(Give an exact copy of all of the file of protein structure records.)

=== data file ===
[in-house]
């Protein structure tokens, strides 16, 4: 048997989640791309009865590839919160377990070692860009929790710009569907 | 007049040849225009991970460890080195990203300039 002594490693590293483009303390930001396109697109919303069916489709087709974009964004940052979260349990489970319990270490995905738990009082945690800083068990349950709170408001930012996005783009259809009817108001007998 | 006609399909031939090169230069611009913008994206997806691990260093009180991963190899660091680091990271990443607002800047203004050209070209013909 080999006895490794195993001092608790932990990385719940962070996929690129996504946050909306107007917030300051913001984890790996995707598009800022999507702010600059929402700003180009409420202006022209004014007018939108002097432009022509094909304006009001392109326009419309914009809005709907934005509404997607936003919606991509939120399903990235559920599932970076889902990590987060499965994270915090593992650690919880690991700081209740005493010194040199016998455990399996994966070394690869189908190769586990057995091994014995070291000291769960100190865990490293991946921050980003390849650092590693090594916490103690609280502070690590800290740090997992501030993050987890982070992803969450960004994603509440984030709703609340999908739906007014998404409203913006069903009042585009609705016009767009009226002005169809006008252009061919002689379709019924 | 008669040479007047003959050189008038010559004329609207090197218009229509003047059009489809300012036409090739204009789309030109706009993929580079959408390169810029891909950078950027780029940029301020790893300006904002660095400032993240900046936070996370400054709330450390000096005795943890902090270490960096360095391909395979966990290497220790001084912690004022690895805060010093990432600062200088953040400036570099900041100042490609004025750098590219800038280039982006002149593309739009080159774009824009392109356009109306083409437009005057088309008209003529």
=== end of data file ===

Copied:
[in-house]
């Protein structure tokens, strides 16, 4: 048997989640791309009865590839919160377990070692860009929790710009569907 | 007049040849225009991970460890080195990203300039 002594490693590293483009303390930001396109697109919303069916489709087709974009964004940052979260349990489970319990270490995905738990009082945690800083068990349950709170408001930012996005783009259809009817108001007998 | 006609399909031939090169230069611009913008994206997806691990260093009180991963190899660091680091990271990443607002800047203004050209070209013909 080999006895490794195993001092608790932990990385719940962070996929690129996504946050909306107007917030300051913001984890790996995707598009800022999507702010600059929402700003180009409420202006022209004014007018939108002097432009022509094909304006009001392109326009419309914009809005709907934005509404997607936003919606991509939120399903990235559920599932970076889902990590987060499965994270915090593992650690919880690991700081209740005493010194040199016998455990399996994966070394690869189908190769586990057995091994014995070291000291769960100190865990490293991946921050980003390849650092590693090594916490103690609280502070690590800290740090997992501030993050987890982070992803969450960004994603509440984030709703609340999908739906007014998404409203913006069903009042585009609705016009767009009226002005169809006008252009061919002689379709019924 | 008669040479007047003959050189008038010559004329609207090197218009229509003047059009489809300012036409090739204009789309030109706009993929580079959408390169810029891909950078950027780029940029301020790893300006904002660095400032993240900046936070996370400054709330450390000096005795943890902090270490960096360095391909395979966990290497220790001084912690004022690895805060010093990432600062200088953040400036570099900041100042490609004025750098590219800038280039982006002149593309739009080159774009824009392109356009109306083409437009005057088309008209003529």